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Writing Quote: Metaphors

July 18, 2010

Today’s writing quote comes from an author whose work I’m rather fond of (I’ve read several of his books, and they are very intelligent and articulate books).

Metaphors have a way of holding the most truth in the least space. 

~Orson Scott Card

Metaphors are one of those tools of style that writers have at their disposal, but few writers master their use.  In the wrong hands, a metaphor becomes a blunt instrument, good only for pounding the nails of common things, or worse, it becomes a cliché.  But in more practiced hands, they become as Lyra’s Alethiometer, revealing the truth of things in unexpected ways.

The first challenge of metaphor is to use it only when called for.  Not every descriptive element benefits from the use of metaphor to describe it.  Overuse of metaphor can weaken each use. 

The second, and greater challenge of metaphor, is to find meaningful connections between unlike things that, when placed in juxtaposition, will reveal something new to the reader.  Thus, for instance, it’s not generally meaningful or useful to use metaphor to describe a property of an object that is self-evident.  We wouldn’t, for instance, write that “the sun gleamed in the sky like a thousand candles” – this poor metaphor is calling out the character of “brightness” of the sun, but that’s a self-evident and defining characteristic, and gives the reader no new information. 

Instead, a metaphor like “the sun glared down like my third-grade math teacher” tells us something meaningful (although what meaning that might be is incomplete without knowing a little more about the third-grade math teacher, but the verb “glare” suggests what that teacher might have been like), and suggests something of the state-of-mind of the character making this observation.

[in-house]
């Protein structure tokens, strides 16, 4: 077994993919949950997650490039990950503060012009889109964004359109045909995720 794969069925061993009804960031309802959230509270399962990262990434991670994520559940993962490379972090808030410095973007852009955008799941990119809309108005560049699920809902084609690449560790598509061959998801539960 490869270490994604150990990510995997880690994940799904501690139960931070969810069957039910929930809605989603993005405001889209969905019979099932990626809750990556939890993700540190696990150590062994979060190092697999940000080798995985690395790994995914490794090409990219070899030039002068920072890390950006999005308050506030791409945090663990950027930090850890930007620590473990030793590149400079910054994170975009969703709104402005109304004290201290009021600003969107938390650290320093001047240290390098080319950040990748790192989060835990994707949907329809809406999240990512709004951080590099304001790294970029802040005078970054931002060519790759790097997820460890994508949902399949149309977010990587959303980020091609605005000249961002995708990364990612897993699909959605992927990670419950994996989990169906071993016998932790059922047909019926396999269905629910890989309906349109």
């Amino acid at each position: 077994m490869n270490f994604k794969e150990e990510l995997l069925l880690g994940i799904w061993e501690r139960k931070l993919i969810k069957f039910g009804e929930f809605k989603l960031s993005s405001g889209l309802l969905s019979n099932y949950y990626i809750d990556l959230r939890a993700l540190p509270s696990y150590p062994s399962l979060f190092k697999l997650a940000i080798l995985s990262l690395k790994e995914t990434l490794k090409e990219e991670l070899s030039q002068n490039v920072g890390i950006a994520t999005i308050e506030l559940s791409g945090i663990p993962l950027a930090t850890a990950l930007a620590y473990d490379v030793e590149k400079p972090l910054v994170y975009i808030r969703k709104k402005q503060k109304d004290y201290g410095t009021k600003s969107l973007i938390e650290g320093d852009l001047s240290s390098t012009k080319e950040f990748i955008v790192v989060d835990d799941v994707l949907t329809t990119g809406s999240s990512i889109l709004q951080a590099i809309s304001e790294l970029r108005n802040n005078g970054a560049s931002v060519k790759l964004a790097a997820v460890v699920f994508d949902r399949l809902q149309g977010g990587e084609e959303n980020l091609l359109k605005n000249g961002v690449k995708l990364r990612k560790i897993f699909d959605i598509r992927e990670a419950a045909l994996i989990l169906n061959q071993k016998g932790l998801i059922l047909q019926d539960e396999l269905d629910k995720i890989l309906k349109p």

Those are just a couple of my thoughts on using metaphor.  I’m no master, by far, but keeping these techniques in mind, I’m sure I’ll find myself improving over time.

Happy Writing.

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13 Comments leave one →
  1. July 18, 2010 1:04 pm

    You know, this would make a fine Author Aerobics exercise…

    • July 18, 2010 5:25 pm

      …So… sometimes the spam filter is weird, and catches things that don’t look remotely like spam. That’s only happened maybe once or twice ever. I’m sorry it caught your comment! 😦

      • July 20, 2010 8:56 am

        Yes! An Author Aerobics metaphor challenge!

        SW: I believe that’s called a “False positive.”

      • July 20, 2010 8:59 am

        Yeah, that’s the correct term, I believe. But it’s really weird because it doesn’t look anything like real spam. It’s from someone who’s had approved comments. There are no links. There’s nothing to tip it off. It’s just weird.

  2. July 18, 2010 3:31 pm

    You know this would make a great Author Aerobics exercise…

    • July 18, 2010 5:25 pm

      Indeed. Hmm….

      And a tough one!

      • July 18, 2010 5:33 pm

        Oh yeah please feel free to delete the double posting! I thought maybe I didn’t submit it properly so I typed it in again. Sorry about that!

      • July 18, 2010 8:01 pm

        No… it’s cool. You just got caught in the web of insanity.

        I think I’ll leave the double-post, for now, as a humorous reminder of what happens when you spam me! 😉

  3. July 19, 2010 11:12 pm

    Speculative fiction can smear the line between metaphor and reality. Therefore, you have to be careful to ground your world that the metaphor is taken as metaphor. I heard of one writer eschewing it entirely; but I’ve watched for it while reading more and have decided it depends on the speculative fiction author whether they use it or not. Therefore, it seems you can leave your darling metaphors in as long as they pull their weight.

    • July 20, 2010 8:37 am

      Interesting point. I’ve seen, in speculative fiction, examples of metaphors that liken something in the story to some non-real thing that is solely a part of the speculative fiction setting. I think that weakens the potential impact of the metaphor, and does nothing, really, to help with the worldbuilding side of the speculative fiction. I agree that metaphors have to be grounded in things that the readers can actually relate to in order for the metaphor to have real meaning.

      • July 20, 2010 11:49 pm

        However, you make a good point. When you used the example “the sun glared down like my third-grade math teacher”, it told me less about the sun, but more about your third-grade math teacher. Perhaps an inverse metaphore 😉 Could be useful to help see world if done carefully.

      • July 21, 2010 8:41 am

        That’s part of the idea behind metaphor: to reveal something to the reader in an engaging way. I’d say that particular metaphor also tells me something about the character making the observation: why does he or she remember the glare of his/her third grade teacher in such a way?

        Giving those kinds of glimpses is why we need to be careful and thoughtful about how we write our metaphors.

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